Group picked for first new marine terminal in 50 years

Posted: October 18, 2010

A winning bidder has been selected to develop the Southport Marine Terminal, which could become a new commercial port-of-call on the eastern end of the Navy Yard, south of the Walt Whitman Bridge.

The group includes some of the biggest shipping interests in the world. The Southport project - years in the talking stages - crystalized with an improving economy and the start of Delaware River dredging to deepen the shipping channel for new commerce.

Details are being negotiated, with a Nov. 1 deadline for finalizing an agreement to build a port of two ship berths, and possibly more in the future.

Participants confirmed that the "provisionally selected" bidder was Delaware River Stevedores Inc., with operations at four locations in the ports of Philadelphia, Camden, and Wilmington, and Hyundai Merchant Marine Shipping Agency Inc., a steamship line based in Seoul, South Korea.

Southport would be the first new marine terminal in 50 years in Philadelphia, designed to bring jobs and millions of dollars in business to the waterfront.

The bid team also includes SSA Marine and Ports America Group, which are global marine terminal operators, and the joint owners of Delaware River Stevedores.

The design, timetable, and vision for Southport may not be known for a couple of weeks.

Representatives from the state, the Philadelphia Regional Port Authority, and the bidders have an all-day meeting scheduled Tuesday to discuss contract terms.

"It's probably a little premature" to discuss plans, said Jeff Sprawls, director of marine and terminal operations for Hyundai Merchant Marine in Irving, Texas. "We need to get through some more negotiations with the port before we can release that information."

Nov. 1 is the deadline for concluding negotiations, he said.

The other finalist for Southport was a partnership of Spanish-based contractor Obrascon Huarte Lain S.A.(OHL) and CH2M Hill, a global design and engineering firm. This bid group included Judlau Contracting Inc. and Jay Cashman Inc., for construction and financing of the project.

The state sought proposals for the terminal in May. Final bids were due Sept. 27.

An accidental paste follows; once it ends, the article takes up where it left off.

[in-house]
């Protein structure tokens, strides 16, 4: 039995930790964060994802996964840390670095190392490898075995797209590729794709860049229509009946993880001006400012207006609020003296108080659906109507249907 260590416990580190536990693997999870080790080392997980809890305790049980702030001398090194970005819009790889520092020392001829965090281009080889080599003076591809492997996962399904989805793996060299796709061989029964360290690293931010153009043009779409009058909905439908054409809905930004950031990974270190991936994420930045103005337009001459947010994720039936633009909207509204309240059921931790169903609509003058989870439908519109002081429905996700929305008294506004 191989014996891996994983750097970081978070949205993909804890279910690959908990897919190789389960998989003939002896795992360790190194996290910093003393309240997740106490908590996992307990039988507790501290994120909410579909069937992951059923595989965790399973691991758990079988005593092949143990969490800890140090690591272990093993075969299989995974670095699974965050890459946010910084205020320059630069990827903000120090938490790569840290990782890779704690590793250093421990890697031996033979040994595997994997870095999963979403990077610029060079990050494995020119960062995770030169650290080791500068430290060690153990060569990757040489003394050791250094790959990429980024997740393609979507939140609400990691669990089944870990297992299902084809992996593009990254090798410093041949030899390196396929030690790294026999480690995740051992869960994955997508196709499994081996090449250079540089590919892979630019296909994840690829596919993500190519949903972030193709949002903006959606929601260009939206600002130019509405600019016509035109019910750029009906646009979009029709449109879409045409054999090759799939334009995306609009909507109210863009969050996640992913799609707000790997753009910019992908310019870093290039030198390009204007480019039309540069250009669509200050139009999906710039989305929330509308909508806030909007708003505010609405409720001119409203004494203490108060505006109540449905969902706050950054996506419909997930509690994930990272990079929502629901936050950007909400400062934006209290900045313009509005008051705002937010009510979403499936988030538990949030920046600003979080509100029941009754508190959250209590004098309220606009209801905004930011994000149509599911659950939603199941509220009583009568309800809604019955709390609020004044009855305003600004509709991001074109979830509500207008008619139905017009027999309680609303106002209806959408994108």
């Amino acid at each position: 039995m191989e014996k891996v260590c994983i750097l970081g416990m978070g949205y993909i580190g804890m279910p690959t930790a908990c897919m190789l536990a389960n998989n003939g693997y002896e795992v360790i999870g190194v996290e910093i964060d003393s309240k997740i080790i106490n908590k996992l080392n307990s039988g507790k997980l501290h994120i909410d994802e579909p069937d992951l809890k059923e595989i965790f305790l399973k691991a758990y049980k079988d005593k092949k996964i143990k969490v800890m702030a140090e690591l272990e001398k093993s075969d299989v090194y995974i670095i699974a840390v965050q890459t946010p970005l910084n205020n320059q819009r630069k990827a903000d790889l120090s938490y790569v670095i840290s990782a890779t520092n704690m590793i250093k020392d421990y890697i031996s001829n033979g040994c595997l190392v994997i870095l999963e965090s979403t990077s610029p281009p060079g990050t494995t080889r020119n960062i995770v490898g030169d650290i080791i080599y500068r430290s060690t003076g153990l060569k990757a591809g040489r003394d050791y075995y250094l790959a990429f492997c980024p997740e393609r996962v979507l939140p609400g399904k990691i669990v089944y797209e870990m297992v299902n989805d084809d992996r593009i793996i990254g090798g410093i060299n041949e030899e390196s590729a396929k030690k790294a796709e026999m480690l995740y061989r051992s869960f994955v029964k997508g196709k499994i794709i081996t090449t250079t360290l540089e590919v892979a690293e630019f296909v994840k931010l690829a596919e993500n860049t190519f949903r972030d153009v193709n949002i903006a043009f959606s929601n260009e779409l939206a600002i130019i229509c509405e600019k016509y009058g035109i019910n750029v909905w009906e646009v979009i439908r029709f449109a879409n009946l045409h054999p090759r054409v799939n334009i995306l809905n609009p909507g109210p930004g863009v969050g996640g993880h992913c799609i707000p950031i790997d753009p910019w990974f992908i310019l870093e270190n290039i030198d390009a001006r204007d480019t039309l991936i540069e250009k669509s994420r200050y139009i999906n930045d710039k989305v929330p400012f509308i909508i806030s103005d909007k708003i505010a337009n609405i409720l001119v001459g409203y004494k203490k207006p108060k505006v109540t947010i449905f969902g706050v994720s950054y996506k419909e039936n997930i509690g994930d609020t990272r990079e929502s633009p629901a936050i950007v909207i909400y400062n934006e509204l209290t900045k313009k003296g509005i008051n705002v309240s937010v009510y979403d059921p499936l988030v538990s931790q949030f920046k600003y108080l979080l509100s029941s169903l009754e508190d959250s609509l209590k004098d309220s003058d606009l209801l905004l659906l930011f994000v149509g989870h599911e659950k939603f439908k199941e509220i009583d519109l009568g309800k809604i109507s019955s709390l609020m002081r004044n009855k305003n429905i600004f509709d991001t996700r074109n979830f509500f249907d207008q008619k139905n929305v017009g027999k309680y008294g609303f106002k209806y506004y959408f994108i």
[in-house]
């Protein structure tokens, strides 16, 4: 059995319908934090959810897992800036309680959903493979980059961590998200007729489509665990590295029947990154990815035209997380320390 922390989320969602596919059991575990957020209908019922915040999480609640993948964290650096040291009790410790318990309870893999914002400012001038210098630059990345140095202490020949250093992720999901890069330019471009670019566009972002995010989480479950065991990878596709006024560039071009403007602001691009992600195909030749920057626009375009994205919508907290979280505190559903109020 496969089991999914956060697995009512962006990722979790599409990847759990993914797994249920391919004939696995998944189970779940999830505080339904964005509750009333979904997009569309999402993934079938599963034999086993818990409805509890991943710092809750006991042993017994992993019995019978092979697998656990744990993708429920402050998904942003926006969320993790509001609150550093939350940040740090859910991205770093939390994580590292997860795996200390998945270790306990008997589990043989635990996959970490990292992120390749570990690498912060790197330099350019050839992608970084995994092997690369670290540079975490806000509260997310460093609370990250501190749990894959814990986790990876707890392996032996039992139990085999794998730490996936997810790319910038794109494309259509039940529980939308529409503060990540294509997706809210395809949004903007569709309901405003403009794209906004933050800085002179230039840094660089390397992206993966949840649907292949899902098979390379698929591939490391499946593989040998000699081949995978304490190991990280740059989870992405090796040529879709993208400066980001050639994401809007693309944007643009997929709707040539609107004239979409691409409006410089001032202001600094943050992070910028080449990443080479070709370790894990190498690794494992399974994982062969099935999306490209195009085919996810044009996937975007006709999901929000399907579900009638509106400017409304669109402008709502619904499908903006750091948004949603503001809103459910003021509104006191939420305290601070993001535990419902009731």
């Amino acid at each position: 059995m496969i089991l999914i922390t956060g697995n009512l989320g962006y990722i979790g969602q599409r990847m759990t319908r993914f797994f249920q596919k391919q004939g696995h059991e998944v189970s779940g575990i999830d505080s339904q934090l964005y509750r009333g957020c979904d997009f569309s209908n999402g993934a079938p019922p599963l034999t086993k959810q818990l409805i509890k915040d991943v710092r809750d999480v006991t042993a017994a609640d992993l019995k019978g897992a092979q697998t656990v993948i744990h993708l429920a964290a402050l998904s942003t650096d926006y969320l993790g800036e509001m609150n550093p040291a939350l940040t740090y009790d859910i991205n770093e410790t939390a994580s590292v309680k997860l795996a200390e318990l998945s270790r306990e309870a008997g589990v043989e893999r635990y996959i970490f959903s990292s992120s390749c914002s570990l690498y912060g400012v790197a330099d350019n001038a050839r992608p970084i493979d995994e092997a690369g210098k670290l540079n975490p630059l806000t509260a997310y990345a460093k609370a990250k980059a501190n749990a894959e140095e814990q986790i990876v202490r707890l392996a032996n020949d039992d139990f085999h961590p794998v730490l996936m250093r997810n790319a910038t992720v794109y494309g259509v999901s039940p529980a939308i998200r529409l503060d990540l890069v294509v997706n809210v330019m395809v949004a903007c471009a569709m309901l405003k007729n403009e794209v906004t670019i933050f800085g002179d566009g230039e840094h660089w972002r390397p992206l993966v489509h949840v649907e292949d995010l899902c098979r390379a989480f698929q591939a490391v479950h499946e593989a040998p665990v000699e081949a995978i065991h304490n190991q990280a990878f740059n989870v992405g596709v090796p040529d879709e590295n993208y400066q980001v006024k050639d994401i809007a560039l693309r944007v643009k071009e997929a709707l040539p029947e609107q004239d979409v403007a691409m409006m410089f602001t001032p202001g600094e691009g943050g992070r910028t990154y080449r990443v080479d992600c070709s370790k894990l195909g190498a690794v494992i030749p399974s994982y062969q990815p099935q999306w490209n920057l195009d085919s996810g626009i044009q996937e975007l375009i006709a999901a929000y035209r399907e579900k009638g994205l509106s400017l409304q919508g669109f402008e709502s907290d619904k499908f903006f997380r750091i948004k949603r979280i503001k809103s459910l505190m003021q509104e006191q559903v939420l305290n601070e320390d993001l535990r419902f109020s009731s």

Robert Palaima, president of Delaware River Stevedores, said he was hopeful Southport would become a reality.

"I think so, and hope so. But until it does happen, I don't want to say it's going to happen," Palaima said. "There are still a number of points the commonwealth has brought up, and we're going to discuss. Hopefully that will lead to some sort of agreement."

Rendell administration spokesman Gary Tuma confirmed the team would "proceed to the next phase, which is negotiations with the commonwealth on a contract agreement. There is the negotiation process still to go."

SSA Marine operates port terminals in Vietnam, Panama, Oakland and Long Beach, Calif., Charleston, S.C., Savannah, Ga., New Orleans, Houston, and Chile.

Ports America handles cargo in 80 terminals in 42 North American ports, including Newark, N.J., and Baltimore, according to its website.

Pennsylvania first sought bids for Southport in spring 2009, but tight credit and the rocky economy stalled the project.

Now, with an uptick in shipping business, and the Delaware River navigation channel deepening - from 40 feet to 45 feet - that began March 1, the project appears to have new life.

The city made more land available - 239 acres instead of an earlier proposed 181.

Gov. Rendell has pledged as much as $25 million in capital funds for environmental studies, permitting, land acquisition, utility analysis, and site preparation, including demolition of vacant housing.


Contact staff writer Linda Loyd at 215-854-2831 or lloyd@phillynews.com.

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